The fake priest started taking his apprentices with him to pay their taxes when Nazca was nine years old. Locke was the first to arrive, and the guards on duty that day did an impressive job not looking too far askance at the small figure stumbling through the door.
Locke mostly looked confused, and Nazca rolled her eyes silently as she worked. He’d notice her eventually, or not. He still seemed to be lacking in observational skills for all his gawking.
"Chains!" Capa Barsavi said loudly, grinning. "You've brought an apprentice."
"Much as I would like for the Lord of the Overlooked to bless me with eternal life," Chains said, "someone's going to have to take this over for me someday. Maybe even just when I'm too old and bowlegged to bother boating my way out here. Just wait until I bring the Sanzas next time."
"I may even humor their delusion that I can't tell them apart," Barsavi chuckled.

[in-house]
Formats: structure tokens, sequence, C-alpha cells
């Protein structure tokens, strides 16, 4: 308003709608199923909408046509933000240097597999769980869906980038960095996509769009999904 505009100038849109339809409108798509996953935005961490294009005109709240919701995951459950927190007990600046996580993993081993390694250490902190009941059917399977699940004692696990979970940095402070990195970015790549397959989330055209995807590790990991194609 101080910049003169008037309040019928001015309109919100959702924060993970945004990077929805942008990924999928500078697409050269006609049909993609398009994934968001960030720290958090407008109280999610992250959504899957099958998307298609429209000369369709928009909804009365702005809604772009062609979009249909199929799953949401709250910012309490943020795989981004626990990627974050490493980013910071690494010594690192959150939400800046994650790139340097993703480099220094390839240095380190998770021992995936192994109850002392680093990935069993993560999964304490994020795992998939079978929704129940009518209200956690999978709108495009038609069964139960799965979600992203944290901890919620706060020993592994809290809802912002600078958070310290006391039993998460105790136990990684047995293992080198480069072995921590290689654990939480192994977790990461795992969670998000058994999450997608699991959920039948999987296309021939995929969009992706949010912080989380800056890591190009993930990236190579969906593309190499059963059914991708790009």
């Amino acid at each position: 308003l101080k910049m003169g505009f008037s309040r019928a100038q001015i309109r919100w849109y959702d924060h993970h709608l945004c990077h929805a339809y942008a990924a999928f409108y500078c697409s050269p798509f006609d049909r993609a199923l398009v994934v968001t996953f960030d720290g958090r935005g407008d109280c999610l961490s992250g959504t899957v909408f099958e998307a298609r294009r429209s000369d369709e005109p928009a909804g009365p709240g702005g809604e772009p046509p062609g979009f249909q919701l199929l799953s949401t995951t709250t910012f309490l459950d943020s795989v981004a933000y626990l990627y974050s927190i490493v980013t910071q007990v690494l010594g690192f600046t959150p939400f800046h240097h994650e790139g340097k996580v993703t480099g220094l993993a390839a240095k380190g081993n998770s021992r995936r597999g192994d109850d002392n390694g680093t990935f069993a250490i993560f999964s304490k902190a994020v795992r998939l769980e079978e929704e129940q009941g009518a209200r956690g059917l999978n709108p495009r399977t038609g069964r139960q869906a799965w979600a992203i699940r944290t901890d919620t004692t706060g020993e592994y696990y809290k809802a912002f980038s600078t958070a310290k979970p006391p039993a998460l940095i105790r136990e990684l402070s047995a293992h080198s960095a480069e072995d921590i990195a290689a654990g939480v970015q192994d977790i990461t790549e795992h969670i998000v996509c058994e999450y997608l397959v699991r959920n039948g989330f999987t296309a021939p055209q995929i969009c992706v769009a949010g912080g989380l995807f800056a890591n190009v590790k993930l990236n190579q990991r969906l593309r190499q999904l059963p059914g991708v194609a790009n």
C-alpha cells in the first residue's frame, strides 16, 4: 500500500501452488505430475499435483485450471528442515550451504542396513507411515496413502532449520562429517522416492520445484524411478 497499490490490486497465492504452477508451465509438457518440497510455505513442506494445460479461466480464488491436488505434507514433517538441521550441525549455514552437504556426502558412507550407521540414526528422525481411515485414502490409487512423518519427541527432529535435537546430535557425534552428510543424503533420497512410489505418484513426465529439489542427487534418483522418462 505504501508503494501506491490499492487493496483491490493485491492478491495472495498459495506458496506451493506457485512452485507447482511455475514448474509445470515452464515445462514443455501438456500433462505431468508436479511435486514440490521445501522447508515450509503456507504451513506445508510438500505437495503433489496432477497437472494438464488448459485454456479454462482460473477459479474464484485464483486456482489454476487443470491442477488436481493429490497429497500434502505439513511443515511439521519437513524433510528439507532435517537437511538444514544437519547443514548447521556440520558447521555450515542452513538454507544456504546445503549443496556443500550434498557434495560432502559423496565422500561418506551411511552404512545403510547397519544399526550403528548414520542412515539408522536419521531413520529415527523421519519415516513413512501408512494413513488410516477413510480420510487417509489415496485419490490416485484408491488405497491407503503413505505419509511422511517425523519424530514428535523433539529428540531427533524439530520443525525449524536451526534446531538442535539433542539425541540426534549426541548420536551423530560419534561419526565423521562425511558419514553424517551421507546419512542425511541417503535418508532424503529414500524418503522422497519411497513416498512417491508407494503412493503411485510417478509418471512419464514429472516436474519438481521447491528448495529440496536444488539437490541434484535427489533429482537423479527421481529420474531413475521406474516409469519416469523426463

“It’s easy,” scoffed Nazca from the corner, finally looking up from the determiner’s box she’d been fiddling with.
Locke blinked at her, his face a squint of confused recognition that she’d seen much of lately. The “you look different but I can’t figure why” face.
“They’re optics.” She scowled at him. “Mother has them and Pachero too and just because you aren’t sophisticated enough doesn’t mean you should stare at me like a jellyfish.”
“Jellyfish don’t have eyes,” Locke said stupidly.
After pausing to contemplate her options, Nazca threw her optics at him. If they couldn’t stand up to a bit of throwing she’d clearly need stronger ones anyway.
The Last Mistake was one of Nazca’s favorite places. She got to sit with her father and watch business and wear her boots and drink her brandy until it got taken away. Sometimes if the old man was behind the bar—he was nicer than the young one, not so nice to the customers but she knew he was glaring less when she came up to him and stomped her feet—she could sneak an extra one. On good nights she could sneak in on a card game, and on better ones someone came to take their oath to the capa of Camorr.